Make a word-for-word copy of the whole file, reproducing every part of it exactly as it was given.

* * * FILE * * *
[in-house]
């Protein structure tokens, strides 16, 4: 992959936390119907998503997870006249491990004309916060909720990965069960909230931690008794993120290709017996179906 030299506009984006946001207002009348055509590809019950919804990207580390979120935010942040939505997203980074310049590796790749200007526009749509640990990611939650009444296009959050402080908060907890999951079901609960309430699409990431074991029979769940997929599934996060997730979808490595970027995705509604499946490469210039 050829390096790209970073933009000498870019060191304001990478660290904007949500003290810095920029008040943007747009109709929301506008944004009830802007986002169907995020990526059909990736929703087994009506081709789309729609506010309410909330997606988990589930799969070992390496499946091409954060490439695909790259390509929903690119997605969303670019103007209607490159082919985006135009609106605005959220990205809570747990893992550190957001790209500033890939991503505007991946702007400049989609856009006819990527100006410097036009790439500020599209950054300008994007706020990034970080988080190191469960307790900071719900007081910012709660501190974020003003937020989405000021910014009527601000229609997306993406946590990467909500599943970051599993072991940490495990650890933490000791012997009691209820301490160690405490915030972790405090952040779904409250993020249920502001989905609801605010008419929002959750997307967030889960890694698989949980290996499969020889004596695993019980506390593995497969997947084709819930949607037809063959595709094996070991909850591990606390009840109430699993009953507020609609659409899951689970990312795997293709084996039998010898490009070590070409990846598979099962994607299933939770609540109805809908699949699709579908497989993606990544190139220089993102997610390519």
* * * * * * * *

[in-house]
């Protein structure tokens, strides 16, 4: 992959936390119907998503997870006249491990004309916060909720990965069960909230931690008794993120290709017996179906 030299506009984006946001207002009348055509590809019950919804990207580390979120935010942040939505997203980074310049590796790749200007526009749509640990990611939650009444296009959050402080908060907890999951079901609960309430699409990431074991029979769940997929599934996060997730979808490595970027995705509604499946490469210039 050829390096790209970073933009000498870019060191304001990478660290904007949500003290810095920029008040943007747009109709929301506008944004009830802007986002169907995020990526059909990736929703087994009506081709789309729609506010309410909330997606988990589930799969070992390496499946091409954060490439695909790259390509929903690119997605969303670019103007209607490159082919985006135009609106605005959220990205809570747990893992550190957001790209500033890939991503505007991946702007400049989609856009006819990527100006410097036009790439500020599209950054300008994007706020990034970080988080190191469960307790900071719900007081910012709660501190974020003003937020989405000021910014009527601000229609997306993406946590990467909500599943970051599993072991940490495990650890933490000791012997009691209820301490160690405490915030972790405090952040779904409250993020249920502001989905609801605010008419929002959750997307967030889960890694698989949980290996499969020889004596695993019980506390593995497969997947084709819930949607037809063959595709094996070991909850591990606390009840109430699993009953507020609609659409899951689970990312795997293709084996039998010898490009070590070409990846598979099962994607299933939770609540109805809908699949699709579908497989993606990544190139220089993102997610390519």